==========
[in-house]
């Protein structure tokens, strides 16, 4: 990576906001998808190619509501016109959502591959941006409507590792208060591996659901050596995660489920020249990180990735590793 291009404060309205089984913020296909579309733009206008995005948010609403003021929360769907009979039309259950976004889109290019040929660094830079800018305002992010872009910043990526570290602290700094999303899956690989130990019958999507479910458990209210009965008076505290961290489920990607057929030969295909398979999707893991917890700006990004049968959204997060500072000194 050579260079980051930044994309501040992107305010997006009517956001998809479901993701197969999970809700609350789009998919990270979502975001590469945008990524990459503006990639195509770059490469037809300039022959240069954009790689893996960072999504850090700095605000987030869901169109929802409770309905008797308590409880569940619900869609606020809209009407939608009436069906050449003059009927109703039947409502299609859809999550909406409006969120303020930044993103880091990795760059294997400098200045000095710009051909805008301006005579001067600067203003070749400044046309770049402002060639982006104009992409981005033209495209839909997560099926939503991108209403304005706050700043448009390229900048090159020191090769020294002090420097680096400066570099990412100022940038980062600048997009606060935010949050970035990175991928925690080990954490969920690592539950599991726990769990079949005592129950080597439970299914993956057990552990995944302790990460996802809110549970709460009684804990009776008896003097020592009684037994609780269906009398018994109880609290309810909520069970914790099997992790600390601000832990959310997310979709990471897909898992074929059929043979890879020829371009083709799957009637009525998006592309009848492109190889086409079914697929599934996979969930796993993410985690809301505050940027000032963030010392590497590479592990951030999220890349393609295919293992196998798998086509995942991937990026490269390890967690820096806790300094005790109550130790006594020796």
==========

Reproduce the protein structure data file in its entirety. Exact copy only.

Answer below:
[in-house]
């Protein structure tokens, strides 16, 4: 990576906001998808190619509501016109959502591959941006409507590792208060591996659901050596995660489920020249990180990735590793 291009404060309205089984913020296909579309733009206008995005948010609403003021929360769907009979039309259950976004889109290019040929660094830079800018305002992010872009910043990526570290602290700094999303899956690989130990019958999507479910458990209210009965008076505290961290489920990607057929030969295909398979999707893991917890700006990004049968959204997060500072000194 050579260079980051930044994309501040992107305010997006009517956001998809479901993701197969999970809700609350789009998919990270979502975001590469945008990524990459503006990639195509770059490469037809300039022959240069954009790689893996960072999504850090700095605000987030869901169109929802409770309905008797308590409880569940619900869609606020809209009407939608009436069906050449003059009927109703039947409502299609859809999550909406409006969120303020930044993103880091990795760059294997400098200045000095710009051909805008301006005579001067600067203003070749400044046309770049402002060639982006104009992409981005033209495209839909997560099926939503991108209403304005706050700043448009390229900048090159020191090769020294002090420097680096400066570099990412100022940038980062600048997009606060935010949050970035990175991928925690080990954490969920690592539950599991726990769990079949005592129950080597439970299914993956057990552990995944302790990460996802809110549970709460009684804990009776008896003097020592009684037994609780269906009398018994109880609290309810909520069970914790099997992790600390601000832990959310997310979709990471897909898992074929059929043979890879020829371009083709799957009637009525998006592309009848492109190889086409079914697929599934996979969930796993993410985690809301505050940027000032963030010392590497590479592990951030999220890349393609295919293992196998798998086509995942991937990026490269390890967690820096806790300094005790109550130790006594020796």